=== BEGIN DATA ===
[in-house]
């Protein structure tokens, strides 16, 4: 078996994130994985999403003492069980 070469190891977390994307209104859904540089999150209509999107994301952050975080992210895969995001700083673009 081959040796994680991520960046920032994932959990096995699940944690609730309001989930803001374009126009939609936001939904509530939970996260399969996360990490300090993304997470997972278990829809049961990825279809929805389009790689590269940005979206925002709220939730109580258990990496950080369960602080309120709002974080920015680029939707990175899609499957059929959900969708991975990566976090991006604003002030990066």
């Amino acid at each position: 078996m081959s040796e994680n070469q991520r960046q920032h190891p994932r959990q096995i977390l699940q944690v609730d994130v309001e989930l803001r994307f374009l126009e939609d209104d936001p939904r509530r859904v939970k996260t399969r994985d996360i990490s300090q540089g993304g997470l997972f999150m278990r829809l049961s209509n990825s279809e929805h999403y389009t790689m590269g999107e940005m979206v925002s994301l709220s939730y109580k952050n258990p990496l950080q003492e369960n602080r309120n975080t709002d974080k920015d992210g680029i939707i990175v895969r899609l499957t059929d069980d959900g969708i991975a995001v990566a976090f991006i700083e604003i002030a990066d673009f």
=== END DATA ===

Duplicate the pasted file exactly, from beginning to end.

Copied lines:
[in-house]
């Protein structure tokens, strides 16, 4: 078996994130994985999403003492069980 070469190891977390994307209104859904540089999150209509999107994301952050975080992210895969995001700083673009 081959040796994680991520960046920032994932959990096995699940944690609730309001989930803001374009126009939609936001939904509530939970996260399969996360990490300090993304997470997972278990829809049961990825279809929805389009790689590269940005979206925002709220939730109580258990990496950080369960602080309120709002974080920015680029939707990175899609499957059929959900969708991975990566976090991006604003002030990066």
């Amino acid at each position: 078996m081959s040796e994680n070469q991520r960046q920032h190891p994932r959990q096995i977390l699940q944690v609730d994130v309001e989930l803001r994307f374009l126009e939609d209104d936001p939904r509530r859904v939970k996260t399969r994985d996360i990490s300090q540089g993304g997470l997972f999150m278990r829809l049961s209509n990825s279809e929805h999403y389009t790689m590269g999107e940005m979206v925002s994301l709220s939730y109580k952050n258990p990496l950080q003492e369960n602080r309120n975080t709002d974080k920015d992210g680029i939707i990175v895969r899609l499957t059929d069980d959900g969708i991975a995001v990566a976090f991006i700083e604003i002030a990066d673009f």